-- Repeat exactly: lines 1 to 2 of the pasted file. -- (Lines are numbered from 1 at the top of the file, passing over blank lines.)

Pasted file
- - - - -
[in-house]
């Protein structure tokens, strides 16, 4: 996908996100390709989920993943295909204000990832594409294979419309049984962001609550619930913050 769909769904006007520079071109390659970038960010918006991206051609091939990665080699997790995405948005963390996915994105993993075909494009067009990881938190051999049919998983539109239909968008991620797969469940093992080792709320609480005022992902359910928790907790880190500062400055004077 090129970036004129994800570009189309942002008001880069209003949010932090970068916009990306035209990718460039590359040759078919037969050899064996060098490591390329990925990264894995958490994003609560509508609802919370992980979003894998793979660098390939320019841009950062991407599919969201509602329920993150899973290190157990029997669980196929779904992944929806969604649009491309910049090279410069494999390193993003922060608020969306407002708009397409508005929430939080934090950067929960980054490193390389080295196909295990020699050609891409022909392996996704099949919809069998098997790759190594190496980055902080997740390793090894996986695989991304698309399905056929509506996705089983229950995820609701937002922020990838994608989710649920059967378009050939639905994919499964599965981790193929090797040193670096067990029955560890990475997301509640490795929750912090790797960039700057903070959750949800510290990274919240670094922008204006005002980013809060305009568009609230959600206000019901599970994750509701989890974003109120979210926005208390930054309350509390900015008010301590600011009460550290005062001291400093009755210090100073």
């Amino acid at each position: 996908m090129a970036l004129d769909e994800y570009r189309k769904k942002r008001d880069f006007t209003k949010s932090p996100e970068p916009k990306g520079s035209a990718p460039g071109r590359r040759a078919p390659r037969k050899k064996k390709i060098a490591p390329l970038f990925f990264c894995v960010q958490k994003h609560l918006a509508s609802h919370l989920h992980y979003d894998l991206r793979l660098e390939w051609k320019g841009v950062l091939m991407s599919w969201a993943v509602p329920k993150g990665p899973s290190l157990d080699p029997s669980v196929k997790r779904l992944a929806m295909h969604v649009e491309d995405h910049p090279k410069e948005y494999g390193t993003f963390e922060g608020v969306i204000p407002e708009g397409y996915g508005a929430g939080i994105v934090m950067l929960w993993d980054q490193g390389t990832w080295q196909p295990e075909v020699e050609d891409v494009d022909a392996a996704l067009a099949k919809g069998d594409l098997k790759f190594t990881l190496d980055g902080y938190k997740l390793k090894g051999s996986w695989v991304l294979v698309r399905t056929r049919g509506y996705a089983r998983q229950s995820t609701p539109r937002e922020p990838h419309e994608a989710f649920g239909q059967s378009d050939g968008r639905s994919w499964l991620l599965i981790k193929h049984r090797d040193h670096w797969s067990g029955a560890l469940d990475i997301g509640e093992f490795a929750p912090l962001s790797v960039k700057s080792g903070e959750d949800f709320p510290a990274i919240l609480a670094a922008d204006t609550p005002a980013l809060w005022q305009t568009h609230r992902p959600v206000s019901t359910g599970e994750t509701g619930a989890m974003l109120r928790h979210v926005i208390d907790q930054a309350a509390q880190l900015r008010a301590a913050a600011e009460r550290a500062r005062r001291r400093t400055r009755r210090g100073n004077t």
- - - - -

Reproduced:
[in-house]
């Protein structure tokens, strides 16, 4: 996908996100390709989920993943295909204000990832594409294979419309049984962001609550619930913050 769909769904006007520079071109390659970038960010918006991206051609091939990665080699997790995405948005963390996915994105993993075909494009067009990881938190051999049919998983539109239909968008991620797969469940093992080792709320609480005022992902359910928790907790880190500062400055004077 090129970036004129994800570009189309942002008001880069209003949010932090970068916009990306035209990718460039590359040759078919037969050899064996060098490591390329990925990264894995958490994003609560509508609802919370992980979003894998793979660098390939320019841009950062991407599919969201509602329920993150899973290190157990029997669980196929779904992944929806969604649009491309910049090279410069494999390193993003922060608020969306407002708009397409508005929430939080934090950067929960980054490193390389080295196909295990020699050609891409022909392996996704099949919809069998098997790759190594190496980055902080997740390793090894996986695989991304698309399905056929509506996705089983229950995820609701937002922020990838994608989710649920059967378009050939639905994919499964599965981790193929090797040193670096067990029955560890990475997301509640490795929750912090790797960039700057903070959750949800510290990274919240670094922008204006005002980013809060305009568009609230959600206000019901599970994750509701989890974003109120979210926005208390930054309350509390900015008010301590600011009460550290005062001291400093009755210090100073």